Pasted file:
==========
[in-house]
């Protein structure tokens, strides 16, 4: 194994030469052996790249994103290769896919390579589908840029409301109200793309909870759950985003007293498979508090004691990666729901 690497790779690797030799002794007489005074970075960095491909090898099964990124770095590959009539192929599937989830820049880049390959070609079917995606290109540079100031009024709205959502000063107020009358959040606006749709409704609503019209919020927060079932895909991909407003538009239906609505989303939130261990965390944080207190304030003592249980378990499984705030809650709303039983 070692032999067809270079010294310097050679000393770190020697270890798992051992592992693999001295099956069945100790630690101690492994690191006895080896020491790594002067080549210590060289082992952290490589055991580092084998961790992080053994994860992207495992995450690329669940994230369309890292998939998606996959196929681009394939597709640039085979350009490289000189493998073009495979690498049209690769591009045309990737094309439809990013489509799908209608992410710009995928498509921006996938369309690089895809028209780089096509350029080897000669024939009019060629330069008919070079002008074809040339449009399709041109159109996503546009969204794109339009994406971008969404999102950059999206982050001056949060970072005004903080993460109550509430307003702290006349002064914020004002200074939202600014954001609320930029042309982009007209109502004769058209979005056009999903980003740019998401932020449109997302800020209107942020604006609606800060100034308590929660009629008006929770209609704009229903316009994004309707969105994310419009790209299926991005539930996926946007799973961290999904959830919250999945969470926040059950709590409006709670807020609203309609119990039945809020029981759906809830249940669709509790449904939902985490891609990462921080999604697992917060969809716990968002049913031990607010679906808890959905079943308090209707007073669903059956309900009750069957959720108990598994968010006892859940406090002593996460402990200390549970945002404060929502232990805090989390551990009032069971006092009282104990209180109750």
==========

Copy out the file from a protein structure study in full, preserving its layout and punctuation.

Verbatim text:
[in-house]
């Protein structure tokens, strides 16, 4: 194994030469052996790249994103290769896919390579589908840029409301109200793309909870759950985003007293498979508090004691990666729901 690497790779690797030799002794007489005074970075960095491909090898099964990124770095590959009539192929599937989830820049880049390959070609079917995606290109540079100031009024709205959502000063107020009358959040606006749709409704609503019209919020927060079932895909991909407003538009239906609505989303939130261990965390944080207190304030003592249980378990499984705030809650709303039983 070692032999067809270079010294310097050679000393770190020697270890798992051992592992693999001295099956069945100790630690101690492994690191006895080896020491790594002067080549210590060289082992952290490589055991580092084998961790992080053994994860992207495992995450690329669940994230369309890292998939998606996959196929681009394939597709640039085979350009490289000189493998073009495979690498049209690769591009045309990737094309439809990013489509799908209608992410710009995928498509921006996938369309690089895809028209780089096509350029080897000669024939009019060629330069008919070079002008074809040339449009399709041109159109996503546009969204794109339009994406971008969404999102950059999206982050001056949060970072005004903080993460109550509430307003702290006349002064914020004002200074939202600014954001609320930029042309982009007209109502004769058209979005056009999903980003740019998401932020449109997302800020209107942020604006609606800060100034308590929660009629008006929770209609704009229903316009994004309707969105994310419009790209299926991005539930996926946007799973961290999904959830919250999945969470926040059950709590409006709670807020609203309609119990039945809020029981759906809830249940669709509790449904939902985490891609990462921080999604697992917060969809716990968002049913031990607010679906808890959905079943308090209707007073669903059956309900009750069957959720108990598994968010006892859940406090002593996460402990200390549970945002404060929502232990805090989390551990009032069971006092009282104990209180109750």